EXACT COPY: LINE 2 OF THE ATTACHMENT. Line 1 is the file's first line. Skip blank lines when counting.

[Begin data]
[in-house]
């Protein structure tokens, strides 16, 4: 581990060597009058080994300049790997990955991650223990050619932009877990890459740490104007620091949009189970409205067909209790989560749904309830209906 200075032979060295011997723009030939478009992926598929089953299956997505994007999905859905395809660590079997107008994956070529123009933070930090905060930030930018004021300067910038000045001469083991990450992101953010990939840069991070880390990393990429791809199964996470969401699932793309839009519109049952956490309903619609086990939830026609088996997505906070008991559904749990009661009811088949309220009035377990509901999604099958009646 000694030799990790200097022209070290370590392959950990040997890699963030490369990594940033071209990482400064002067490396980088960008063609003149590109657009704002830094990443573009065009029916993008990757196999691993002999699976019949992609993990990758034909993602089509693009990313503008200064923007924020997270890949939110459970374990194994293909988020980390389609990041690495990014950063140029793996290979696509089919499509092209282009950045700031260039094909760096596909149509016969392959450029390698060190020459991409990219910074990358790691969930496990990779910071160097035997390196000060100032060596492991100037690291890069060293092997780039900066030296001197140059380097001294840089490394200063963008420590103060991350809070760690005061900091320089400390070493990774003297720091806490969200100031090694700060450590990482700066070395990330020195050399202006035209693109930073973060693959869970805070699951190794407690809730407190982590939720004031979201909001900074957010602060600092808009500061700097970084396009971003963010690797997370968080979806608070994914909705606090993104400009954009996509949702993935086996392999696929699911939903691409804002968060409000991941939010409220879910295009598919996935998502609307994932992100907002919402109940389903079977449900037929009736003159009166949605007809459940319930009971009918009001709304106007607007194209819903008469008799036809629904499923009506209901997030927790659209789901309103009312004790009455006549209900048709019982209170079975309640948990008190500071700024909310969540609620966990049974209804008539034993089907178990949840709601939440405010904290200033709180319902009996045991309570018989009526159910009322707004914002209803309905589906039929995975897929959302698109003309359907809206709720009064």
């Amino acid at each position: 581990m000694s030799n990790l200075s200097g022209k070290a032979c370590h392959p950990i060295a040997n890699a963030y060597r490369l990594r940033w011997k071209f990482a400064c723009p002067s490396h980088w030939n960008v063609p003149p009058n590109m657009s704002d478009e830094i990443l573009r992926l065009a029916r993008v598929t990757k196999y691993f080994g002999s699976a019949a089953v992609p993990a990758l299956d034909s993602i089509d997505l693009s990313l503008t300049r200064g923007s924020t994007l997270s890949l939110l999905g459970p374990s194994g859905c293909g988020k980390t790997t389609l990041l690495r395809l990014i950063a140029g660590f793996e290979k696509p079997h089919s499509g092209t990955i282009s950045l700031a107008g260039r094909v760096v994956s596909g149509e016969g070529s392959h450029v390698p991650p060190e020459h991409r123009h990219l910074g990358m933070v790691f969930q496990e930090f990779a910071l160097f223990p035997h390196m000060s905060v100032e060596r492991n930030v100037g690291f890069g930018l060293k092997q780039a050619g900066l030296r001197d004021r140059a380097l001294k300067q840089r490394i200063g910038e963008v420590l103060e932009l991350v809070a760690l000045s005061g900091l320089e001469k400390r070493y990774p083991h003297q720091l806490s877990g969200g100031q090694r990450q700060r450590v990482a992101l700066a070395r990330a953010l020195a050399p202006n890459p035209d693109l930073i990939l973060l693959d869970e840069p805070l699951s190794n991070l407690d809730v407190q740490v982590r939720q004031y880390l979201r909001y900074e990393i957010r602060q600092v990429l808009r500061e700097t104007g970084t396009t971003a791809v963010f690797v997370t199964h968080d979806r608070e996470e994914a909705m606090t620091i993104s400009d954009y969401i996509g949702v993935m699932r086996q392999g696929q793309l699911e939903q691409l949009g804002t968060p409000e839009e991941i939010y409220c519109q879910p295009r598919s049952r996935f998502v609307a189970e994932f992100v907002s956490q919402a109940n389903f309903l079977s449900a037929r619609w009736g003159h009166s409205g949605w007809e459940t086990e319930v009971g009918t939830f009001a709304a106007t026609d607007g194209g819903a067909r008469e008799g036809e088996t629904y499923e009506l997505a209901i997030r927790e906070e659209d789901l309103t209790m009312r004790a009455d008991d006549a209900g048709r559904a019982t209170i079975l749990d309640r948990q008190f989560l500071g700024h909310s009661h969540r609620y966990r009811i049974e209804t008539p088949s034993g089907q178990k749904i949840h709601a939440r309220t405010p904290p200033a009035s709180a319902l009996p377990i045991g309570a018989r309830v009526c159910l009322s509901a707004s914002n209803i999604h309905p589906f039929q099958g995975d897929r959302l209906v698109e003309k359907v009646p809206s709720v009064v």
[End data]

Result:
């Protein structure tokens, strides 16, 4: 581990060597009058080994300049790997990955991650223990050619932009877990890459740490104007620091949009189970409205067909209790989560749904309830209906 200075032979060295011997723009030939478009992926598929089953299956997505994007999905859905395809660590079997107008994956070529123009933070930090905060930030930018004021300067910038000045001469083991990450992101953010990939840069991070880390990393990429791809199964996470969401699932793309839009519109049952956490309903619609086990939830026609088996997505906070008991559904749990009661009811088949309220009035377990509901999604099958009646 000694030799990790200097022209070290370590392959950990040997890699963030490369990594940033071209990482400064002067490396980088960008063609003149590109657009704002830094990443573009065009029916993008990757196999691993002999699976019949992609993990990758034909993602089509693009990313503008200064923007924020997270890949939110459970374990194994293909988020980390389609990041690495990014950063140029793996290979696509089919499509092209282009950045700031260039094909760096596909149509016969392959450029390698060190020459991409990219910074990358790691969930496990990779910071160097035997390196000060100032060596492991100037690291890069060293092997780039900066030296001197140059380097001294840089490394200063963008420590103060991350809070760690005061900091320089400390070493990774003297720091806490969200100031090694700060450590990482700066070395990330020195050399202006035209693109930073973060693959869970805070699951190794407690809730407190982590939720004031979201909001900074957010602060600092808009500061700097970084396009971003963010690797997370968080979806608070994914909705606090993104400009954009996509949702993935086996392999696929699911939903691409804002968060409000991941939010409220879910295009598919996935998502609307994932992100907002919402109940389903079977449900037929009736003159009166949605007809459940319930009971009918009001709304106007607007194209819903008469008799036809629904499923009506209901997030927790659209789901309103009312004790009455006549209900048709019982209170079975309640948990008190500071700024909310969540609620966990049974209804008539034993089907178990949840709601939440405010904290200033709180319902009996045991309570018989009526159910009322707004914002209803309905589906039929995975897929959302698109003309359907809206709720009064």